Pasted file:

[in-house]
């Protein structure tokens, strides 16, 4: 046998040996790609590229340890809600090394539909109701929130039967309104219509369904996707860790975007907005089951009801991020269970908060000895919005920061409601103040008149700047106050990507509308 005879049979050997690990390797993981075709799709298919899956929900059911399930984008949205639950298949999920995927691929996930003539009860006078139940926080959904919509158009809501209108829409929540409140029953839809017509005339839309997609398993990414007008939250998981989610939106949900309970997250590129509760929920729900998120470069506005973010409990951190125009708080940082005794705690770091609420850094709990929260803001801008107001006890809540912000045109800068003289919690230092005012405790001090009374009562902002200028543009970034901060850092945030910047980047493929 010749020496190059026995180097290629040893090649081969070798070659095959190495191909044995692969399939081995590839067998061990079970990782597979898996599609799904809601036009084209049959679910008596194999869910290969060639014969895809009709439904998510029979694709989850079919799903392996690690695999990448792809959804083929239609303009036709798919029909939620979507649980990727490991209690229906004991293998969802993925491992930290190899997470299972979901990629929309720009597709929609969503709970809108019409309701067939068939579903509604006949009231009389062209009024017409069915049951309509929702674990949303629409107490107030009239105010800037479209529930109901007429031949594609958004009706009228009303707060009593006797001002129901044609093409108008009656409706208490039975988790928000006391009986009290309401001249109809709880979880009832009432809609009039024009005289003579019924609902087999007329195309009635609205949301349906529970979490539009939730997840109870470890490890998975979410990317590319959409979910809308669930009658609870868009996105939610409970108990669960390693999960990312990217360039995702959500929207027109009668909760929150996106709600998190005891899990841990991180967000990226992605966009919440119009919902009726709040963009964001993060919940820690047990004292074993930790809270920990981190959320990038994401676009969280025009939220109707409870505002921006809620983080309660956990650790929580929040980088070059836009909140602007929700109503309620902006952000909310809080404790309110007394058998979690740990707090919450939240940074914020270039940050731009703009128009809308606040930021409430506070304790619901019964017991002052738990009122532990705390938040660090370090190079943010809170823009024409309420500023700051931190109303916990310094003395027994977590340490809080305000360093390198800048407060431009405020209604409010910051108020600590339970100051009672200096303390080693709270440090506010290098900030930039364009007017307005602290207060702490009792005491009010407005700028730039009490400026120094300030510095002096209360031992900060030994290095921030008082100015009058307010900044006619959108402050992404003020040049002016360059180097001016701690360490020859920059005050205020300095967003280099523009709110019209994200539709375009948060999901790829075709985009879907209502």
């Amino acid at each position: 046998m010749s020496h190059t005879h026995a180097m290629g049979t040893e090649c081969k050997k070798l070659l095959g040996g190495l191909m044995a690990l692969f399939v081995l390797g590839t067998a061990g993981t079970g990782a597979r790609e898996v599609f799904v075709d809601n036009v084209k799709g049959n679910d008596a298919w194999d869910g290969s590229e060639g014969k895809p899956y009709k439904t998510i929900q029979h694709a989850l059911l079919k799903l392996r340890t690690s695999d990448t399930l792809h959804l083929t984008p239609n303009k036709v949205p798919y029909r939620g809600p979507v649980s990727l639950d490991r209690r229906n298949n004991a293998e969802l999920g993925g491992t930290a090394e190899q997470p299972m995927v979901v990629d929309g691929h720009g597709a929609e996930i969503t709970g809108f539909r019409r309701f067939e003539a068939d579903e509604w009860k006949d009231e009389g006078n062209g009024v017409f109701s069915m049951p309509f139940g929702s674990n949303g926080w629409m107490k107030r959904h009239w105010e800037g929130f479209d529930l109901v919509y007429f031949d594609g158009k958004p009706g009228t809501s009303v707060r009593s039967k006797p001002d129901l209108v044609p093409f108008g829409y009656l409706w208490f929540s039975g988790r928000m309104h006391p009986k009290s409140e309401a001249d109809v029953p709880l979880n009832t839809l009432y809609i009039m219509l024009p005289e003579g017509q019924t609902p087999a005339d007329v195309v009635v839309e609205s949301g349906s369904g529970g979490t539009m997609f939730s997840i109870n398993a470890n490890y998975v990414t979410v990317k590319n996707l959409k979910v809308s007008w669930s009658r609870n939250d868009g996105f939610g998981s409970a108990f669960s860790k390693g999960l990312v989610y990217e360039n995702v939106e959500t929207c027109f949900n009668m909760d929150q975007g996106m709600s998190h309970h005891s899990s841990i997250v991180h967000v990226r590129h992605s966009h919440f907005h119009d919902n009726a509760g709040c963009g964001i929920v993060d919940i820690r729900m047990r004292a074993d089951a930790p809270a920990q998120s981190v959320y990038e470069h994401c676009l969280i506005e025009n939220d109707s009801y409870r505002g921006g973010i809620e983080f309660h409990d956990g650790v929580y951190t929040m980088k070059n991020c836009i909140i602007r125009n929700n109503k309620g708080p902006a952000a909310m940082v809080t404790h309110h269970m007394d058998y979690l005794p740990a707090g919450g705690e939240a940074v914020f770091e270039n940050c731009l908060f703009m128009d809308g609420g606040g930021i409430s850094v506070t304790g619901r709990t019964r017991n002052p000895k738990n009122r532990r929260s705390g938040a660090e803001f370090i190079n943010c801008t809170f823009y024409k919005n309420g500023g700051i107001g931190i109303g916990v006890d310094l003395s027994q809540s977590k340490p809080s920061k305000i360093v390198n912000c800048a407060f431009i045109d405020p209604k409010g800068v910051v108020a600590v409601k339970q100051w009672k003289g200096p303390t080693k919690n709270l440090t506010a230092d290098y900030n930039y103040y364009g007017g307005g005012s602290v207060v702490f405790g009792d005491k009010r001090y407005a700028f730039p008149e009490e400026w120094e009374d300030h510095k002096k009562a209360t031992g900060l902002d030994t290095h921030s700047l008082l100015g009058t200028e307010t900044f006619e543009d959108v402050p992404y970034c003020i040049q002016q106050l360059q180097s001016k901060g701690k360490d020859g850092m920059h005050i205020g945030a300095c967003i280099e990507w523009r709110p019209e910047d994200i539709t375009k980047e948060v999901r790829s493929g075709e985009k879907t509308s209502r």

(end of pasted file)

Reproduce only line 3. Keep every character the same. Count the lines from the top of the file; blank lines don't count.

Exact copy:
């Amino acid at each position: 046998m010749s020496h190059t005879h026995a180097m290629g049979t040893e090649c081969k050997k070798l070659l095959g040996g190495l191909m044995a690990l692969f399939v081995l390797g590839t067998a061990g993981t079970g990782a597979r790609e898996v599609f799904v075709d809601n036009v084209k799709g049959n679910d008596a298919w194999d869910g290969s590229e060639g014969k895809p899956y009709k439904t998510i929900q029979h694709a989850l059911l079919k799903l392996r340890t690690s695999d990448t399930l792809h959804l083929t984008p239609n303009k036709v949205p798919y029909r939620g809600p979507v649980s990727l639950d490991r209690r229906n298949n004991a293998e969802l999920g993925g491992t930290a090394e190899q997470p299972m995927v979901v990629d929309g691929h720009g597709a929609e996930i969503t709970g809108f539909r019409r309701f067939e003539a068939d579903e509604w009860k006949d009231e009389g006078n062209g009024v017409f109701s069915m049951p309509f139940g929702s674990n949303g926080w629409m107490k107030r959904h009239w105010e800037g929130f479209d529930l109901v919509y007429f031949d594609g158009k958004p009706g009228t809501s009303v707060r009593s039967k006797p001002d129901l209108v044609p093409f108008g829409y009656l409706w208490f929540s039975g988790r928000m309104h006391p009986k009290s409140e309401a001249d109809v029953p709880l979880n009832t839809l009432y809609i009039m219509l024009p005289e003579g017509q019924t609902p087999a005339d007329v195309v009635v839309e609205s949301g349906s369904g529970g979490t539009m997609f939730s997840i109870n398993a470890n490890y998975v990414t979410v990317k590319n996707l959409k979910v809308s007008w669930s009658r609870n939250d868009g996105f939610g998981s409970a108990f669960s860790k390693g999960l990312v989610y990217e360039n995702v939106e959500t929207c027109f949900n009668m909760d929150q975007g996106m709600s998190h309970h005891s899990s841990i997250v991180h967000v990226r590129h992605s966009h919440f907005h119009d919902n009726a509760g709040c963009g964001i929920v993060d919940i820690r729900m047990r004292a074993d089951a930790p809270a920990q998120s981190v959320y990038e470069h994401c676009l969280i506005e025009n939220d109707s009801y409870r505002g921006g973010i809620e983080f309660h409990d956990g650790v929580y951190t929040m980088k070059n991020c836009i909140i602007r125009n929700n109503k309620g708080p902006a952000a909310m940082v809080t404790h309110h269970m007394d058998y979690l005794p740990a707090g919450g705690e939240a940074v914020f770091e270039n940050c731009l908060f703009m128009d809308g609420g606040g930021i409430s850094v506070t304790g619901r709990t019964r017991n002052p000895k738990n009122r532990r929260s705390g938040a660090e803001f370090i190079n943010c801008t809170f823009y024409k919005n309420g500023g700051i107001g931190i109303g916990v006890d310094l003395s027994q809540s977590k340490p809080s920061k305000i360093v390198n912000c800048a407060f431009i045109d405020p209604k409010g800068v910051v108020a600590v409601k339970q100051w009672k003289g200096p303390t080693k919690n709270l440090t506010a230092d290098y900030n930039y103040y364009g007017g307005g005012s602290v207060v702490f405790g009792d005491k009010r001090y407005a700028f730039p008149e009490e400026w120094e009374d300030h510095k002096k009562a209360t031992g900060l902002d030994t290095h921030s700047l008082l100015g009058t200028e307010t900044f006619e543009d959108v402050p992404y970034c003020i040049q002016q106050l360059q180097s001016k901060g701690k360490d020859g850092m920059h005050i205020g945030a300095c967003i280099e990507w523009r709110p019209e910047d994200i539709t375009k980047e948060v999901r790829s493929g075709e985009k879907t509308s209502r």